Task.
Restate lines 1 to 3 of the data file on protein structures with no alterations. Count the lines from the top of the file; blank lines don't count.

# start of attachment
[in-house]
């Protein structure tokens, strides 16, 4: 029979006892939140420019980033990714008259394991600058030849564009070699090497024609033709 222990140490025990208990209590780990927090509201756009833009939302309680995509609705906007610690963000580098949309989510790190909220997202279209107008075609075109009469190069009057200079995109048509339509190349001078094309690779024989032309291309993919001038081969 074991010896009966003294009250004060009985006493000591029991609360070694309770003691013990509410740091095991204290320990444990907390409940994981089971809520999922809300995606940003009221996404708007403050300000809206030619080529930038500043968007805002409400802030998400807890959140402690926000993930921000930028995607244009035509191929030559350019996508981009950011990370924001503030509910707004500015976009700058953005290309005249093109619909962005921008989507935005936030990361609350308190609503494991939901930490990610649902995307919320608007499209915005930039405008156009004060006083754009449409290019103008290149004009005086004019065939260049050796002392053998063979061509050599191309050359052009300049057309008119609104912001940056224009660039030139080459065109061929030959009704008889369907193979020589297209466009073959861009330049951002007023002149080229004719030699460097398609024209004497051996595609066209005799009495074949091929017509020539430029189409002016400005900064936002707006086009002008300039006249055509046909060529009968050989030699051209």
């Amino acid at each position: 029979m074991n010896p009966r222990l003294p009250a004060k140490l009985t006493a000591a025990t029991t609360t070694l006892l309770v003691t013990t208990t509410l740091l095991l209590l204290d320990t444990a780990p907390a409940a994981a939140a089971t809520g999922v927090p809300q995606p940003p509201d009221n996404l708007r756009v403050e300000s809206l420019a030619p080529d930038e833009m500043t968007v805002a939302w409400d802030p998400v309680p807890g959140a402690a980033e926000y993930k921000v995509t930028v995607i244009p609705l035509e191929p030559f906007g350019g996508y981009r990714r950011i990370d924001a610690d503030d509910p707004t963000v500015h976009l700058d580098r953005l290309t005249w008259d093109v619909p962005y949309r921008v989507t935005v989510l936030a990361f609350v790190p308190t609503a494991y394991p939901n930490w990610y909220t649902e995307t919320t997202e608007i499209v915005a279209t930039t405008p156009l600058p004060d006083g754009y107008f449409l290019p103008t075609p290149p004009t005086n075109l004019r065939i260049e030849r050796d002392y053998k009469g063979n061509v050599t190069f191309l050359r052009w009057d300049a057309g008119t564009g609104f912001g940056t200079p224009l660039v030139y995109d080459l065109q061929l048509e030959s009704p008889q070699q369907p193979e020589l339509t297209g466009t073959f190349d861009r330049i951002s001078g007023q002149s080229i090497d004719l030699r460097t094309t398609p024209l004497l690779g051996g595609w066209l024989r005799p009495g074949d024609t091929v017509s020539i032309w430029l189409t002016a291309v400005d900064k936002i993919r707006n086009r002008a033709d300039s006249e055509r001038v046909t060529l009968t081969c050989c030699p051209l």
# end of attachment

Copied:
[in-house]
């Protein structure tokens, strides 16, 4: 029979006892939140420019980033990714008259394991600058030849564009070699090497024609033709 222990140490025990208990209590780990927090509201756009833009939302309680995509609705906007610690963000580098949309989510790190909220997202279209107008075609075109009469190069009057200079995109048509339509190349001078094309690779024989032309291309993919001038081969 074991010896009966003294009250004060009985006493000591029991609360070694309770003691013990509410740091095991204290320990444990907390409940994981089971809520999922809300995606940003009221996404708007403050300000809206030619080529930038500043968007805002409400802030998400807890959140402690926000993930921000930028995607244009035509191929030559350019996508981009950011990370924001503030509910707004500015976009700058953005290309005249093109619909962005921008989507935005936030990361609350308190609503494991939901930490990610649902995307919320608007499209915005930039405008156009004060006083754009449409290019103008290149004009005086004019065939260049050796002392053998063979061509050599191309050359052009300049057309008119609104912001940056224009660039030139080459065109061929030959009704008889369907193979020589297209466009073959861009330049951002007023002149080229004719030699460097398609024209004497051996595609066209005799009495074949091929017509020539430029189409002016400005900064936002707006086009002008300039006249055509046909060529009968050989030699051209």
């Amino acid at each position: 029979m074991n010896p009966r222990l003294p009250a004060k140490l009985t006493a000591a025990t029991t609360t070694l006892l309770v003691t013990t208990t509410l740091l095991l209590l204290d320990t444990a780990p907390a409940a994981a939140a089971t809520g999922v927090p809300q995606p940003p509201d009221n996404l708007r756009v403050e300000s809206l420019a030619p080529d930038e833009m500043t968007v805002a939302w409400d802030p998400v309680p807890g959140a402690a980033e926000y993930k921000v995509t930028v995607i244009p609705l035509e191929p030559f906007g350019g996508y981009r990714r950011i990370d924001a610690d503030d509910p707004t963000v500015h976009l700058d580098r953005l290309t005249w008259d093109v619909p962005y949309r921008v989507t935005v989510l936030a990361f609350v790190p308190t609503a494991y394991p939901n930490w990610y909220t649902e995307t919320t997202e608007i499209v915005a279209t930039t405008p156009l600058p004060d006083g754009y107008f449409l290019p103008t075609p290149p004009t005086n075109l004019r065939i260049e030849r050796d002392y053998k009469g063979n061509v050599t190069f191309l050359r052009w009057d300049a057309g008119t564009g609104f912001g940056t200079p224009l660039v030139y995109d080459l065109q061929l048509e030959s009704p008889q070699q369907p193979e020589l339509t297209g466009t073959f190349d861009r330049i951002s001078g007023q002149s080229i090497d004719l030699r460097t094309t398609p024209l004497l690779g051996g595609w066209l024989r005799p009495g074949d024609t091929v017509s020539i032309w430029l189409t002016a291309v400005d900064k936002i993919r707006n086009r002008a033709d300039s006249e055509r001038v046909t060529l009968t081969c050989c030699p051209l």